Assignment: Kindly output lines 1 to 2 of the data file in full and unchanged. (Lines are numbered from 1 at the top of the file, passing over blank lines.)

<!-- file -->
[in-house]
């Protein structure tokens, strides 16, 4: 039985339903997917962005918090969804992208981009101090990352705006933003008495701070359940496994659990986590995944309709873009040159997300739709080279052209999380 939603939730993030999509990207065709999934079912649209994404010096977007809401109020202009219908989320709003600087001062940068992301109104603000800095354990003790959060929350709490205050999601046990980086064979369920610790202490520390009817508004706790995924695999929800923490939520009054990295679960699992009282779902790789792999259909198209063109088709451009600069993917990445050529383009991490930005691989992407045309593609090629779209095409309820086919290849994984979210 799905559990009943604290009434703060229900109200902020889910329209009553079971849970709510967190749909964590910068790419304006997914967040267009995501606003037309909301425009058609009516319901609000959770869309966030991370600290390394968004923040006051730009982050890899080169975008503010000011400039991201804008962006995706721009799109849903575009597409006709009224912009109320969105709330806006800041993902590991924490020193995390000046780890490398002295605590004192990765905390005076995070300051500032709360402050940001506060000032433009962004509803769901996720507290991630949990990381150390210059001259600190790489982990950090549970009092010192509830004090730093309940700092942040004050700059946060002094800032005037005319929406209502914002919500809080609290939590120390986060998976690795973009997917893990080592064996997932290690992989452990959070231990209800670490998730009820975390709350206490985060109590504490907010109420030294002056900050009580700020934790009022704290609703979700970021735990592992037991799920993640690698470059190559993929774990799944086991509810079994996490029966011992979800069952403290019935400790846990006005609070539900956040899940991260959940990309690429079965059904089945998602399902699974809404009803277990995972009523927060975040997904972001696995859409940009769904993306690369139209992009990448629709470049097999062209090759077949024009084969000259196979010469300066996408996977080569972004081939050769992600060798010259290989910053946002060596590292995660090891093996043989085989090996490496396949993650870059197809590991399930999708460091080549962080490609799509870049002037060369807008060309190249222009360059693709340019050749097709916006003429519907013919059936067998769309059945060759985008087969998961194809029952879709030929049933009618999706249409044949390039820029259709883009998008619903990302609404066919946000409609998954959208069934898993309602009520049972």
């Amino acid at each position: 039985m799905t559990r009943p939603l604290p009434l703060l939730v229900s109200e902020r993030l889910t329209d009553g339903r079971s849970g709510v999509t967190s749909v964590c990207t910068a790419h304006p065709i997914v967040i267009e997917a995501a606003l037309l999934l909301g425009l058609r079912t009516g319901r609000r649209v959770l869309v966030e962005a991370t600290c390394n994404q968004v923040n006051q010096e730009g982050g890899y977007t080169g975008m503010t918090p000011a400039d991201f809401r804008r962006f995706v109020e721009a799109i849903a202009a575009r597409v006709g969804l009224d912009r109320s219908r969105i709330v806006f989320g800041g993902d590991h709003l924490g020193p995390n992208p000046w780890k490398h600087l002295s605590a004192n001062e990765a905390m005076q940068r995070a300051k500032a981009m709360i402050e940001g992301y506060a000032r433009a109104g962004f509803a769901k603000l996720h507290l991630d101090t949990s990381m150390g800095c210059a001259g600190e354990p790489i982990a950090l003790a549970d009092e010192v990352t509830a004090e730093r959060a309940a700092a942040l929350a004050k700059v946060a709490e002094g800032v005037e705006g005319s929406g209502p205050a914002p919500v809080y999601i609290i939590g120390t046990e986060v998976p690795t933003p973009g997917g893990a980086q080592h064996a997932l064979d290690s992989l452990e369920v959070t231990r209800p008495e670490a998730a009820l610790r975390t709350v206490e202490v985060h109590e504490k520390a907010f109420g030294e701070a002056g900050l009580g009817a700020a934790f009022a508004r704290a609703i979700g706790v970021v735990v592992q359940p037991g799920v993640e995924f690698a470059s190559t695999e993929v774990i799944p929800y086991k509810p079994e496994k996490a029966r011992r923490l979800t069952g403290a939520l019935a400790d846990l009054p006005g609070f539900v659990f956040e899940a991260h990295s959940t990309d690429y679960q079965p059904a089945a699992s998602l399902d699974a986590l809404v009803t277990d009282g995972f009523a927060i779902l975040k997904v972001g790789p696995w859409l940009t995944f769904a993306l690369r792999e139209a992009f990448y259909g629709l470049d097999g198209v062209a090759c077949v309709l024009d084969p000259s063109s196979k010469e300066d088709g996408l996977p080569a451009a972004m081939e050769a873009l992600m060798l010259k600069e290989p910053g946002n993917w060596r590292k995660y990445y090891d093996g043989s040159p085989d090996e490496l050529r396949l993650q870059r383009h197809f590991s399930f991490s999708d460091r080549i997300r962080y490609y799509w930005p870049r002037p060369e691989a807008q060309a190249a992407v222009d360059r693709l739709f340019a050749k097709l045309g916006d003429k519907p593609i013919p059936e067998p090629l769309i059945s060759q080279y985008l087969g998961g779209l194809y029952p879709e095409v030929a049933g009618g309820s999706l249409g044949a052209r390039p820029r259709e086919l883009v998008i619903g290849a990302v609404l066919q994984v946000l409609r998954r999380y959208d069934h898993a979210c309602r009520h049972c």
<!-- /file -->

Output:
[in-house]
């Protein structure tokens, strides 16, 4: 039985339903997917962005918090969804992208981009101090990352705006933003008495701070359940496994659990986590995944309709873009040159997300739709080279052209999380 939603939730993030999509990207065709999934079912649209994404010096977007809401109020202009219908989320709003600087001062940068992301109104603000800095354990003790959060929350709490205050999601046990980086064979369920610790202490520390009817508004706790995924695999929800923490939520009054990295679960699992009282779902790789792999259909198209063109088709451009600069993917990445050529383009991490930005691989992407045309593609090629779209095409309820086919290849994984979210 799905559990009943604290009434703060229900109200902020889910329209009553079971849970709510967190749909964590910068790419304006997914967040267009995501606003037309909301425009058609009516319901609000959770869309966030991370600290390394968004923040006051730009982050890899080169975008503010000011400039991201804008962006995706721009799109849903575009597409006709009224912009109320969105709330806006800041993902590991924490020193995390000046780890490398002295605590004192990765905390005076995070300051500032709360402050940001506060000032433009962004509803769901996720507290991630949990990381150390210059001259600190790489982990950090549970009092010192509830004090730093309940700092942040004050700059946060002094800032005037005319929406209502914002919500809080609290939590120390986060998976690795973009997917893990080592064996997932290690992989452990959070231990209800670490998730009820975390709350206490985060109590504490907010109420030294002056900050009580700020934790009022704290609703979700970021735990592992037991799920993640690698470059190559993929774990799944086991509810079994996490029966011992979800069952403290019935400790846990006005609070539900956040899940991260959940990309690429079965059904089945998602399902699974809404009803277990995972009523927060975040997904972001696995859409940009769904993306690369139209992009990448629709470049097999062209090759077949024009084969000259196979010469300066996408996977080569972004081939050769992600060798010259290989910053946002060596590292995660090891093996043989085989090996490496396949993650870059197809590991399930999708460091080549962080490609799509870049002037060369807008060309190249222009360059693709340019050749097709916006003429519907013919059936067998769309059945060759985008087969998961194809029952879709030929049933009618999706249409044949390039820029259709883009998008619903990302609404066919946000409609998954959208069934898993309602009520049972």